Ferns have tissues for conducting water and food materials but do not develop seeds. The two most common species are ground-growing, semiaquatic species whilst the others are epiphytic (growing on trees) or climbers which are rarer in Singapore mangroves, e.g., Bird's nest fern (Asplenium nidus), Dragon's scales, (Pyrrosia piloselloides), Paku miding (Stenochiaena palustris).
The relative scarcity of ferns and bryophytes in the mangrove community is probably because part of their life cycle involves a gametophytic stage (gamete or sex cell-producing phase) where an algae-like thallus produces swimming antherozoids (male gametes) to move to the egg in another thallus, all of which are very susceptible to seawater.
Seawater, in osmotic terms, is 'physiologically dry' compared to the body fluids of plants and animals. This is why one cannot drink seawater to replenish water loss. When immersed in seawater, body tissues tend to lose rather than gain water. For the ferns, the stage most visible to us is the sporophytic stage (spore-producing phase) of the life-cycle.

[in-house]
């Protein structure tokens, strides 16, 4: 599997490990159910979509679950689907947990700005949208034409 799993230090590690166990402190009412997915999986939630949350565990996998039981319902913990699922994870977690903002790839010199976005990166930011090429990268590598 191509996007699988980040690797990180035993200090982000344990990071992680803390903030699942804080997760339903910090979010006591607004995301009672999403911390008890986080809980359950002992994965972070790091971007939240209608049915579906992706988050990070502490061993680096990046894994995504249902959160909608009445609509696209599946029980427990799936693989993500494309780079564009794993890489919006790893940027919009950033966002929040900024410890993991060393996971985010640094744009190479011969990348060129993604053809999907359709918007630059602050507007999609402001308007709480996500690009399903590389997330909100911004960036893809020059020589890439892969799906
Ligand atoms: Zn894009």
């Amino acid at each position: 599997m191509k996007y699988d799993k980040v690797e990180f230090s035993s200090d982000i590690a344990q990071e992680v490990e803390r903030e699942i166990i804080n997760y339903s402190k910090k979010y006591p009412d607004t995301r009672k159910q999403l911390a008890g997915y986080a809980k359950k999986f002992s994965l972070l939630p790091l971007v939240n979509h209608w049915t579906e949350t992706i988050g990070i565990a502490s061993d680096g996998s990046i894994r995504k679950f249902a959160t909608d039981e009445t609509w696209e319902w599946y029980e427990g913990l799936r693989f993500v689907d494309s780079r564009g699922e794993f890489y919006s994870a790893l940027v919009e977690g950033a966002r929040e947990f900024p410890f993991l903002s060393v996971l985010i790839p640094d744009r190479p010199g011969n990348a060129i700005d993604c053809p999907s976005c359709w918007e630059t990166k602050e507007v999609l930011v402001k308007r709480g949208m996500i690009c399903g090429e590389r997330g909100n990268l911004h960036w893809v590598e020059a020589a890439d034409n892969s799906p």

Fact sheets on mangrove ferns:
Piai Raya Acrostichum aureum
Piai Lasu Acrostichum speciosum
From "A Guide to Mangroves of Singapore", Peter K. L. Ng and N. Sivasothi (editors)
Volume 1: The Ecosystem and Plant Diversity and Volume 2: Animal Diversity
Authors: Kelvin K. P. Lim, Dennis H. Murphy, T. Morgany, N. Sivasothi, Peter K. L. Ng,
B. C. Soong, Hugh T. W. Tan, K. S. Tan & T. K. Tan
BP Guide to Nature Series published by the Singapore Science Centre, sponsored by British Petroleum
© 2001 Raffles Museum of Biodiversity Research, The National University of Singapore & The Singapore Science Centre